by Vasiliki Sifostratoudaki
Small notes on history.
Why is history-(re)telling urgent today?
How is an un-learning of history necessary?
How do we learn to listen?
»›Small notes on history.‹ is part of my extended research ›From body to body‹ which focuses on the practice and lives of midwives during the population exchange between Greece and Turkey in 1924, as a result of the Treaty of Lausanne. My interest in this subject comes from my own family's history, their part in the exchange and my great aunt Despoina, a practicing midwife in both Turkey and Greece.
For my summer residency at PACT Zollverein I wanted to examine narratives of historiography. How is history told? How can abstraction and poetics be part of its narrative, and what would that mean? How do people from the second and third generation of immigrants think and feel about migration?
Prior to my arrival, I invited people from Greece to share with me their experience of being the second and third generation immigrants from the population exchange between Greece and Turkey. During my stay in Essen and in collaboration with Benjamin Melzer at PACT Zollverein, WerkStadt (Essen-Katernberg) we interviewed people from the neighbourhood that had migrated or asked for asylum to share their personal stories with us.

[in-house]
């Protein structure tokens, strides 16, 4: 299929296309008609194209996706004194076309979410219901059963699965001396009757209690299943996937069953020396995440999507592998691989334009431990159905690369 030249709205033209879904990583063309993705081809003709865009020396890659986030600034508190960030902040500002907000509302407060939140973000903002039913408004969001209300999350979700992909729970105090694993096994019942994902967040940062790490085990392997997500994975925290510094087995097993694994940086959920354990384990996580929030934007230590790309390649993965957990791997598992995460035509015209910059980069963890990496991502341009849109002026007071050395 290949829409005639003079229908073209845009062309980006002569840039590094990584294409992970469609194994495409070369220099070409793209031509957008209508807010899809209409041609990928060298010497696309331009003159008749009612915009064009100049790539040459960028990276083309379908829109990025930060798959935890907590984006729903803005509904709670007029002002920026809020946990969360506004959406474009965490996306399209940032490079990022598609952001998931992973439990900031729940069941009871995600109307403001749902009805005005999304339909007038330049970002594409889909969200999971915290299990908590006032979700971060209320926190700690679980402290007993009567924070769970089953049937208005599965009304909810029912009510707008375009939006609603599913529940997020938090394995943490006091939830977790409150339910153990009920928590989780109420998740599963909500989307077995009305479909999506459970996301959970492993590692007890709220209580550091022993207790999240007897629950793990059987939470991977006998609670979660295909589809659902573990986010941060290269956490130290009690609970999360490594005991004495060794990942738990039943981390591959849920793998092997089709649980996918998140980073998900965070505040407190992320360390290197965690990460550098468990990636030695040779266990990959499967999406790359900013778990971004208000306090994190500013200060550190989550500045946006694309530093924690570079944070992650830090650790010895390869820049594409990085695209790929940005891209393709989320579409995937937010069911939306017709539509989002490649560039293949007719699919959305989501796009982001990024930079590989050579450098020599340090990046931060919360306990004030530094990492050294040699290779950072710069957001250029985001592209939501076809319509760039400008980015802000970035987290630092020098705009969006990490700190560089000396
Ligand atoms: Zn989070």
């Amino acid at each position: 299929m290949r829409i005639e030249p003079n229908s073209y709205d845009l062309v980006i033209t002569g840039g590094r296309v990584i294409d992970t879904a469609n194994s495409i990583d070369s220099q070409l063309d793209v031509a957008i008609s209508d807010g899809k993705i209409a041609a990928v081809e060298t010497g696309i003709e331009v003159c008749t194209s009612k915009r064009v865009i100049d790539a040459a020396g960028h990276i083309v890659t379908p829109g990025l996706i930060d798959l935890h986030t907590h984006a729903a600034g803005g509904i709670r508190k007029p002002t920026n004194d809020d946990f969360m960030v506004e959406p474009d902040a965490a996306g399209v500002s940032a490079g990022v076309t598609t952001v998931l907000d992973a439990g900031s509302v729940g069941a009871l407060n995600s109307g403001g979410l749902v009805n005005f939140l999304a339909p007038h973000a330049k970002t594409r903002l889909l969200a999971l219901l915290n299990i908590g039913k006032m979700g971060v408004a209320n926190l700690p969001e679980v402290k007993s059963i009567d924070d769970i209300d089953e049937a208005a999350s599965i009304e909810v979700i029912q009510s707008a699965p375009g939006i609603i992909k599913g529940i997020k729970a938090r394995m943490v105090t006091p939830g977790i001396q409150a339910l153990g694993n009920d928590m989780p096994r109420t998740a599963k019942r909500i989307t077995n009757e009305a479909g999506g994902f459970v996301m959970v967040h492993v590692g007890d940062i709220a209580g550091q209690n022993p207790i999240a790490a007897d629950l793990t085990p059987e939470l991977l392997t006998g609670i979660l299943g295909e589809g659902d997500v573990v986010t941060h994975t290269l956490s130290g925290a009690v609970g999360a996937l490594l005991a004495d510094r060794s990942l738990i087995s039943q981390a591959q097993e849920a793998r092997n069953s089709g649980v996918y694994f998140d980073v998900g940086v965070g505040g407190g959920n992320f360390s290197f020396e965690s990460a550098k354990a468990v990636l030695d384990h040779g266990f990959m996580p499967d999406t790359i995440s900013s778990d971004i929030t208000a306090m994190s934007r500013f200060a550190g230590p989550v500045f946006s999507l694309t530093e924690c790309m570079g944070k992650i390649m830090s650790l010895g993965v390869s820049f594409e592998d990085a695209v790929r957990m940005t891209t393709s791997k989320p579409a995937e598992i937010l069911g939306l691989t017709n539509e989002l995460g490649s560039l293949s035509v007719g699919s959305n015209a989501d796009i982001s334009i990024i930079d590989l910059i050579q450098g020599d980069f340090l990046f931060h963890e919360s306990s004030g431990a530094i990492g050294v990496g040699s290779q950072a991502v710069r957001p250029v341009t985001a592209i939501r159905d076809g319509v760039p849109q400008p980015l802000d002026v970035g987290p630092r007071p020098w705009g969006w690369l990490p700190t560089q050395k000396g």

Parallel to the interviews I work on a series of publications called ›Notebooks‹. With ›Notebooks‹ I want to be able to share the process of the research and review it with the participants.«
Vasiliki Sifostratoudaki is a visual artist, graphic designer and educator. She holds a degree from the Athens School of Fine Arts and a M.A. in Fine Arts from Piet Zwart Institute, Willem de Kooning Academy. Her artistic practice initiates »mechanisms of curiosity« by attempting to reconstruct new perceptual environments through spatial and performative interventions/notes. Plastic gestures, fluid materialities, poetic improvisations and choreographies along with interdisciplinary practices and tools from anthropology, architecture and philosophy are used to create event clusters, trigger energetic processes and actuate polyphonic projects –such as Yellow Brick – that expand and complement (her) aesthetic and political perspectives.